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Author Topic: "We Might Have Been Wrong About FWH"  (Read 4894 times)

Offline ynotbrusum

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Re: "We Might Have Been Wrong About FWH"
« Reply #15 on: August 20, 2017, 06:19:08 am »
I find it very style dependent - I do FWH for my Helles and pilsners with noble hops, but not so much for my American beers.  I like the "rounder bitterness" I perceive.  It could be totally biased and I have not conducted triangle testing on this, so I appreciate that it is not sensory panel derived, nor lab tested.  Just my 2 cents.
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Offline TANSTAAFB

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Re: "We Might Have Been Wrong About FWH"
« Reply #16 on: August 21, 2017, 07:51:56 am »
35 "self identified beer drinkers" from Corvallis Oregon. Why wouldn't they go the extra mile to gather a panel of BJCP judges or something? I bet more refined palates would tip the scales on identifying sensory differences. And if it didn't, I'd be more confident in the results.

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Offline zwiller

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Re: "We Might Have Been Wrong About FWH"
« Reply #17 on: August 21, 2017, 09:01:43 am »
I like the "rounder bitterness" I perceive.  It could be totally biased and I have not conducted triangle testing on this, so I appreciate that it is not sensory panel derived, nor lab tested.  Just my 2 cents.

+ 2 cents.  I do not buy into the notion of flavor or aroma coming from FWH but roundness/ reduction of harshness.  In my mind the proteins in the runnings join with polyphenols etc and precipitate out. 
Sam
Sandusky, OH

Offline blatz

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Re: "We Might Have Been Wrong About FWH"
« Reply #18 on: August 21, 2017, 11:25:13 am »
I find it very style dependent - I do FWH for my Helles and pilsners with noble hops, but not so much for my American beers.  I like the "rounder bitterness" I perceive.  It could be totally biased and I have not conducted triangle testing on this, so I appreciate that it is not sensory panel derived, nor lab tested.  Just my 2 cents.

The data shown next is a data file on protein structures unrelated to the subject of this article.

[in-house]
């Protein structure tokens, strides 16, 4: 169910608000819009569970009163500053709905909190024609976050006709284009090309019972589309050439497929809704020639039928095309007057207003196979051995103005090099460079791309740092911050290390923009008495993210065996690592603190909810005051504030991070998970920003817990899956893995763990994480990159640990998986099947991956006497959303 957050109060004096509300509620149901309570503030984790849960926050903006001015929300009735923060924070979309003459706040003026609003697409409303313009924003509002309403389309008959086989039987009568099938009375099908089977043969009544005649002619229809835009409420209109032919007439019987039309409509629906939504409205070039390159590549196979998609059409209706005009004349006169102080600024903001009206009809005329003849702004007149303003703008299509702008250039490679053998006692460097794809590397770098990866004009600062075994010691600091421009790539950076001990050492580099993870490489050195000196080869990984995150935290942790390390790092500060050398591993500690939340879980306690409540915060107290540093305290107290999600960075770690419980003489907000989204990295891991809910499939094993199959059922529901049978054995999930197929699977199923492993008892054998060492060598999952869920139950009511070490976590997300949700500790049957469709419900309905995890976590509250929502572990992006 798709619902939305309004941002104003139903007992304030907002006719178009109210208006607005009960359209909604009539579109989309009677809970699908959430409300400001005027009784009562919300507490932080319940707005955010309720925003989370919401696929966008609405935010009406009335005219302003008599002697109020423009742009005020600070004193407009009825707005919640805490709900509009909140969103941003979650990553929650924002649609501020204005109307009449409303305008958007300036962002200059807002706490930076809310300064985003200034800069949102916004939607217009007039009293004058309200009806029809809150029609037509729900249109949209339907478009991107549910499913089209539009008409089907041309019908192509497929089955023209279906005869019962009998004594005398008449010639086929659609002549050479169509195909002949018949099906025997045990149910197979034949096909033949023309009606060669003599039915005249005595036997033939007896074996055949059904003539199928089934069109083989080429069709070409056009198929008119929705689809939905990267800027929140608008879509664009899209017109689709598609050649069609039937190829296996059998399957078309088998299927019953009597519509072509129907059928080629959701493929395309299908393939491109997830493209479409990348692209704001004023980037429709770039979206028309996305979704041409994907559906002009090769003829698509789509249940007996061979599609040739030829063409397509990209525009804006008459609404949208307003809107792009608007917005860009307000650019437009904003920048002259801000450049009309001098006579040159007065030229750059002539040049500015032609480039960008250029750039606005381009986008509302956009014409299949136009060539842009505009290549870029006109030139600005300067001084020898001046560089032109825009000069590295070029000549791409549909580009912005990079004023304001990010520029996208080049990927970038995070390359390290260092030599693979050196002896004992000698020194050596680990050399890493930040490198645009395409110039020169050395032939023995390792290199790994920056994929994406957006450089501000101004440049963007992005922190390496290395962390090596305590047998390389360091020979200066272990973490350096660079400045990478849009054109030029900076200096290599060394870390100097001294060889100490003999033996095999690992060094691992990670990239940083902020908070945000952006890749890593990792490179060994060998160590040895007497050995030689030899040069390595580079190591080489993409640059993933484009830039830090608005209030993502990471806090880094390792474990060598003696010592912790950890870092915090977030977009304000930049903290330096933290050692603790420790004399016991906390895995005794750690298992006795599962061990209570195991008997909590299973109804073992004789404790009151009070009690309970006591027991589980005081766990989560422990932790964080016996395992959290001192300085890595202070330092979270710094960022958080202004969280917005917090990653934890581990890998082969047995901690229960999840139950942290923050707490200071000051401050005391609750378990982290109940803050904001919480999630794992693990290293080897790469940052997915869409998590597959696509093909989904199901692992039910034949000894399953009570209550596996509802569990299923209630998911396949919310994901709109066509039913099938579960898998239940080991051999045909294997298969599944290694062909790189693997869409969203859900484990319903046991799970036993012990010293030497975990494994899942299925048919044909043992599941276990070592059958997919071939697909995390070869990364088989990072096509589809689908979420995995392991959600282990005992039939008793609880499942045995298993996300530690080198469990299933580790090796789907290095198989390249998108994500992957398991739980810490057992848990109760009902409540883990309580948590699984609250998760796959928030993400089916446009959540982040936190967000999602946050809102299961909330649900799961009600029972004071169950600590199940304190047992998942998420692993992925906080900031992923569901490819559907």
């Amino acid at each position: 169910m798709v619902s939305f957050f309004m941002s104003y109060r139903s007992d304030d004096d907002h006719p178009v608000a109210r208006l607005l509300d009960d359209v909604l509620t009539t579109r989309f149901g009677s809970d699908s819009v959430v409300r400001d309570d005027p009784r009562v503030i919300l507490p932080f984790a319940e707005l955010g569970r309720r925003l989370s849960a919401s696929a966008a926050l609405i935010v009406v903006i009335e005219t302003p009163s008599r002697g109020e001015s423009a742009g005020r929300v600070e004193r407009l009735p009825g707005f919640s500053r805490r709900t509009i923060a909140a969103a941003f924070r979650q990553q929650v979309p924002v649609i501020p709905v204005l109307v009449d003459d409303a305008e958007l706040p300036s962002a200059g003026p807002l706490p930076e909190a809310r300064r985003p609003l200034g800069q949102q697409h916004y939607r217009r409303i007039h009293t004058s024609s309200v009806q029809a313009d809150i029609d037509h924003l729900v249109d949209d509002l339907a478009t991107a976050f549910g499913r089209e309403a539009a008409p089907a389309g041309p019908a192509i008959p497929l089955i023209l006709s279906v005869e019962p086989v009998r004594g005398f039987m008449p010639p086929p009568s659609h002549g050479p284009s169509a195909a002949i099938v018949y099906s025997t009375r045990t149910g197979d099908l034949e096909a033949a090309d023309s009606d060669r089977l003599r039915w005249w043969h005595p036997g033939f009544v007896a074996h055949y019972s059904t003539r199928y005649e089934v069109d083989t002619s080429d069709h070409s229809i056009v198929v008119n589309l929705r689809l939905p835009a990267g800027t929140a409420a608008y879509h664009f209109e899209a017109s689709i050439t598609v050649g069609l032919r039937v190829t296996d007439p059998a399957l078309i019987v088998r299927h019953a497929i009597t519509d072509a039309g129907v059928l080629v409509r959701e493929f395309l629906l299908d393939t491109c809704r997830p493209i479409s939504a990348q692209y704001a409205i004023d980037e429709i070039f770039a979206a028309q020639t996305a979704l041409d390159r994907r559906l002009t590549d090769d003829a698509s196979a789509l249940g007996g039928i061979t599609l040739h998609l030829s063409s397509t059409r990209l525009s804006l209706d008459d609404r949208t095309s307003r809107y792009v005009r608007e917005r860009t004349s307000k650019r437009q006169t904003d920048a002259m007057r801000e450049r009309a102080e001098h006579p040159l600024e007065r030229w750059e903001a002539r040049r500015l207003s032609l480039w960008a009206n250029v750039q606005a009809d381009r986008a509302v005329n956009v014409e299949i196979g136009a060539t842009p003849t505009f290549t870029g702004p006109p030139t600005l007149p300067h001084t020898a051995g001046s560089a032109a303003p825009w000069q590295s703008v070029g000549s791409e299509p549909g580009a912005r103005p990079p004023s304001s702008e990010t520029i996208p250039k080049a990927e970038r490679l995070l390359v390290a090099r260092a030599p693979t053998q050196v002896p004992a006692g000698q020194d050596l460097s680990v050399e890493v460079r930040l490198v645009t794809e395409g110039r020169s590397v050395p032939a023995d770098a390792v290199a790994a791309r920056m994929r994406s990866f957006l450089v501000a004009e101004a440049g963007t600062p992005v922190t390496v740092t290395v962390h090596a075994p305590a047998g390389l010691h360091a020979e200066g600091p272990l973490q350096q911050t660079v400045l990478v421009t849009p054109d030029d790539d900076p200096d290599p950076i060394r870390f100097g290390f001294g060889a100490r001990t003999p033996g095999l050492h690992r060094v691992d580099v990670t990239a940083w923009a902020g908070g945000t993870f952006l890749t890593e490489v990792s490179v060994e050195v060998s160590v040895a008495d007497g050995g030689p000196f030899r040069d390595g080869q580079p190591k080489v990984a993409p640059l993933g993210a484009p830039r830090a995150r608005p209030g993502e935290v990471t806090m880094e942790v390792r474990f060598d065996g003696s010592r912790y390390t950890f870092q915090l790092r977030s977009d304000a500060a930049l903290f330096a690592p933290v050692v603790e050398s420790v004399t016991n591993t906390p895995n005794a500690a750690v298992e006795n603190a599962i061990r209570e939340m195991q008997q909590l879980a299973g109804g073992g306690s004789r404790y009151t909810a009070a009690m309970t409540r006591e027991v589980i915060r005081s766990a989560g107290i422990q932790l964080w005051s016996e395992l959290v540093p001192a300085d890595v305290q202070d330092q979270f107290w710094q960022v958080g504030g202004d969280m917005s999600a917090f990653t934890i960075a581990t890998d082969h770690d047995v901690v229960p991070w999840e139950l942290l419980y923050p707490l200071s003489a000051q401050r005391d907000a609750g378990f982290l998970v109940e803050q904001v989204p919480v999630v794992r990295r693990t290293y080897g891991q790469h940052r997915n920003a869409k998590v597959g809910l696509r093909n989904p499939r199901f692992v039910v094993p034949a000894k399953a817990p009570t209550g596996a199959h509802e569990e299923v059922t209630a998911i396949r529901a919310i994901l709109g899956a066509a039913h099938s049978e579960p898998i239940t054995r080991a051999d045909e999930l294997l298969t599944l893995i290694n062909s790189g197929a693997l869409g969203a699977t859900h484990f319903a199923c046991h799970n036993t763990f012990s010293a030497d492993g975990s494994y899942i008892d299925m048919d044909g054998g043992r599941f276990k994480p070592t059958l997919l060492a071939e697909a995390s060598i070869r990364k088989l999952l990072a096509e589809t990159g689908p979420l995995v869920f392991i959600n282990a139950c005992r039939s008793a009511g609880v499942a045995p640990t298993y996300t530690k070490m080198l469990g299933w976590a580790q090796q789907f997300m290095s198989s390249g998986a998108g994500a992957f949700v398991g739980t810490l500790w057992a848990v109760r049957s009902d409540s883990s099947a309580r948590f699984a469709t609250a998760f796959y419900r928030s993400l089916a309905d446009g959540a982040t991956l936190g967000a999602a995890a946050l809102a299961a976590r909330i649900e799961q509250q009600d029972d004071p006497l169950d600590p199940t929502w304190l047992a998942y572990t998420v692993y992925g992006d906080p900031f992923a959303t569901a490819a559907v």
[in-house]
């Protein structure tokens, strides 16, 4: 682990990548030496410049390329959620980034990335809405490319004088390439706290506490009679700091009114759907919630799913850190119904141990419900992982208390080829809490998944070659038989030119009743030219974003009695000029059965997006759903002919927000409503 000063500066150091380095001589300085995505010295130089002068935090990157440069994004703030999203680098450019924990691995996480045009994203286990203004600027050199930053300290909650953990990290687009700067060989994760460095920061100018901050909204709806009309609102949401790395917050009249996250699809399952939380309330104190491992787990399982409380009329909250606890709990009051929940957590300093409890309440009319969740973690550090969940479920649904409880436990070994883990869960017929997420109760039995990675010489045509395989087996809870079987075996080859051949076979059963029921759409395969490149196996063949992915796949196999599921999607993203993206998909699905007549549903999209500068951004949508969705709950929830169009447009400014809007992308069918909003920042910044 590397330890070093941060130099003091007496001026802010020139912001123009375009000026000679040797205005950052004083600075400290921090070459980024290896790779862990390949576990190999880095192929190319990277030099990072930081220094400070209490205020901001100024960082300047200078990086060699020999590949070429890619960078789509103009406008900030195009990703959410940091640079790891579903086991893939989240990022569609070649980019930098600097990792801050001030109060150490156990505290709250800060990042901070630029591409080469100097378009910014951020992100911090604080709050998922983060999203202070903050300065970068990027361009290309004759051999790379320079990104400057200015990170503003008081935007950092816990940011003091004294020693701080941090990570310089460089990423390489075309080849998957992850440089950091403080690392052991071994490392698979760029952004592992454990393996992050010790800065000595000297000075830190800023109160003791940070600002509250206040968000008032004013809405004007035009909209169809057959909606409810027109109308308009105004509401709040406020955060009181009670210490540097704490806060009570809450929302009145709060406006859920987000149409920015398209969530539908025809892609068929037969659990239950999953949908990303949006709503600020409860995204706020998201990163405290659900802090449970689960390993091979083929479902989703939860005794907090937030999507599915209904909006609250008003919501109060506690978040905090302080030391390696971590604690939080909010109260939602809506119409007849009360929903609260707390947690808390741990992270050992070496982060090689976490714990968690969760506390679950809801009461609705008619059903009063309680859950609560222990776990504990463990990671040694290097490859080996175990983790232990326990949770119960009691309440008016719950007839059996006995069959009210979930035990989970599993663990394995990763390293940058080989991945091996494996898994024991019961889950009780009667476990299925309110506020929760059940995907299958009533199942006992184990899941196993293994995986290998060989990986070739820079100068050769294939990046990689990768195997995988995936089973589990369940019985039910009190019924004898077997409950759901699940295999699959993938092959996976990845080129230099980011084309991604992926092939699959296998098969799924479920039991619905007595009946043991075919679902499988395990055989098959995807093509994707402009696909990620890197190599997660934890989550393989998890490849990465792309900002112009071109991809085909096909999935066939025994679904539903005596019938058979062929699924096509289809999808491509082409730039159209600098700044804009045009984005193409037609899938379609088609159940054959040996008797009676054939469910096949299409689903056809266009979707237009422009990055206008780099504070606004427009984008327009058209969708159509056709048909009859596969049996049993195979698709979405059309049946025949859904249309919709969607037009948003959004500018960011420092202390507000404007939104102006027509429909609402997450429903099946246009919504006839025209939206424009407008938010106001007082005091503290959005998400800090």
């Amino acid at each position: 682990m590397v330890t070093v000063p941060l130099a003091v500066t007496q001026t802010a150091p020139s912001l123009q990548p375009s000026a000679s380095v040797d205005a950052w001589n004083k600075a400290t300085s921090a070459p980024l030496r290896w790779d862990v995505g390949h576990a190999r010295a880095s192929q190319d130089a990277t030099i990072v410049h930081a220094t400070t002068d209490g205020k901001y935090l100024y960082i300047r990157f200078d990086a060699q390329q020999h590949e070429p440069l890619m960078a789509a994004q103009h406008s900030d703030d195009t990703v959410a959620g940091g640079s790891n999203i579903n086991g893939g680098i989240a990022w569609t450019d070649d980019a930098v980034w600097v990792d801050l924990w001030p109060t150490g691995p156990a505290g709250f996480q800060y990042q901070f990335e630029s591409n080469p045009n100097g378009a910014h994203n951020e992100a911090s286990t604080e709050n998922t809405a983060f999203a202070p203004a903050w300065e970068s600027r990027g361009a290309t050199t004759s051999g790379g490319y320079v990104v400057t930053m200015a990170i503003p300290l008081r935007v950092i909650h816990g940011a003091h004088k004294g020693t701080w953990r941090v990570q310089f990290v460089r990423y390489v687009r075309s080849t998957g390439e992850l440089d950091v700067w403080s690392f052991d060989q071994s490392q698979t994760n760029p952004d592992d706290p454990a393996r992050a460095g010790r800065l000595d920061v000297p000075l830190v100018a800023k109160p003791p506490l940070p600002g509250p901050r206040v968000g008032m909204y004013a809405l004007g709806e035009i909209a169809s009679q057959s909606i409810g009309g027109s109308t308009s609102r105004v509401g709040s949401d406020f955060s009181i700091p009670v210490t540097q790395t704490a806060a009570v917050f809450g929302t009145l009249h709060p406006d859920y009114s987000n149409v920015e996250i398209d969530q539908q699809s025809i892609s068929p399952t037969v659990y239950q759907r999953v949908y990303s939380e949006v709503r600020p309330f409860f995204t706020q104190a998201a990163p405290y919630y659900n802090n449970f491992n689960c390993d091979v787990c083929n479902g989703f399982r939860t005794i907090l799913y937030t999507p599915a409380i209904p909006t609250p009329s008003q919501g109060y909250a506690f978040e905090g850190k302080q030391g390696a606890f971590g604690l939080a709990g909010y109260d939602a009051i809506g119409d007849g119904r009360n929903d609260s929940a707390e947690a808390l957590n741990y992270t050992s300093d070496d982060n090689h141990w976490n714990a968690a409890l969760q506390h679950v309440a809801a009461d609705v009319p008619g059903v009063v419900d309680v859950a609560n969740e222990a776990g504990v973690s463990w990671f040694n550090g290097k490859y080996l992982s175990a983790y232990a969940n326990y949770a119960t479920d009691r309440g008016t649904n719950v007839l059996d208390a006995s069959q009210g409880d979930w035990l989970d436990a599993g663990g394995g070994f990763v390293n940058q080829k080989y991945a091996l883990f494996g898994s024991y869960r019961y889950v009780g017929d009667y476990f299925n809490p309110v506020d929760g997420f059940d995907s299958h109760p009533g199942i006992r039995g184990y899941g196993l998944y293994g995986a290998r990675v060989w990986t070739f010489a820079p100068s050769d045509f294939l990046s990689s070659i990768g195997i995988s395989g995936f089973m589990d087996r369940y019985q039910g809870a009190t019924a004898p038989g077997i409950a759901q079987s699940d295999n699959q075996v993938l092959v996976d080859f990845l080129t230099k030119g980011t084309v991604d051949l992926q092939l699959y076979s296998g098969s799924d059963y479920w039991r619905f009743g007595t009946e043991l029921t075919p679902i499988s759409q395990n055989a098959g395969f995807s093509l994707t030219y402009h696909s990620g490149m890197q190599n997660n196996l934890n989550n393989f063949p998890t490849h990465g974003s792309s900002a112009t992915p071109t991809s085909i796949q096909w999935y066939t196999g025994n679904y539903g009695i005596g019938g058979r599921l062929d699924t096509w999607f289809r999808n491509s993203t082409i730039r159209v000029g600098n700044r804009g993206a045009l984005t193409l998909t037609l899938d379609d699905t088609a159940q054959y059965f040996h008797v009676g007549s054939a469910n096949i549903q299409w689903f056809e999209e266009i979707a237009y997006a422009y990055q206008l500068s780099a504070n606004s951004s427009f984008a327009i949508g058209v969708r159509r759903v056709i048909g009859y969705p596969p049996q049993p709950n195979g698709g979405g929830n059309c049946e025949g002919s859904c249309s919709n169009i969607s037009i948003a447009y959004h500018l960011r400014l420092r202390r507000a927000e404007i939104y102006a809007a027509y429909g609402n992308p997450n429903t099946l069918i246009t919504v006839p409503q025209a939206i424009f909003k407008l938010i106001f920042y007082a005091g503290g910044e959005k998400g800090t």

pretty much in the same boat.  article was interesting, but I like the recipes I use FWH for (a few german lagers, really) and I'm not interesting in changing them, based on some finding, as I like the results I get. 
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Offline juggabrew303

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Re: "We Might Have Been Wrong About FWH"
« Reply #19 on: August 22, 2017, 10:19:30 pm »
I don't really care if there's a difference or not.  I like FWH because it's easier. I don't have to be Mr. Concerno waiting and staring for it to get to boil.  I throw them in when I start the flame so I can go clean my mash tun. 


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Offline toby

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Re: "We Might Have Been Wrong About FWH"
« Reply #20 on: August 23, 2017, 06:17:30 pm »
Being clear, I found the article an interesting data point, not a basis to judge whether to FWH or not (or any other single study a basis to run and change anything). For the most part I've stopped FWH  because I didn't find much in the way of notable difference in bitterness quality. I do it on occasion though.

Honestly, I can't say that I notice a huge bittering difference either. But a) lab results consistently show about a 10% increase in IBU and b) it's easier for me to FWH so I don't have to watch when the boil starts and remember to throw the hops in.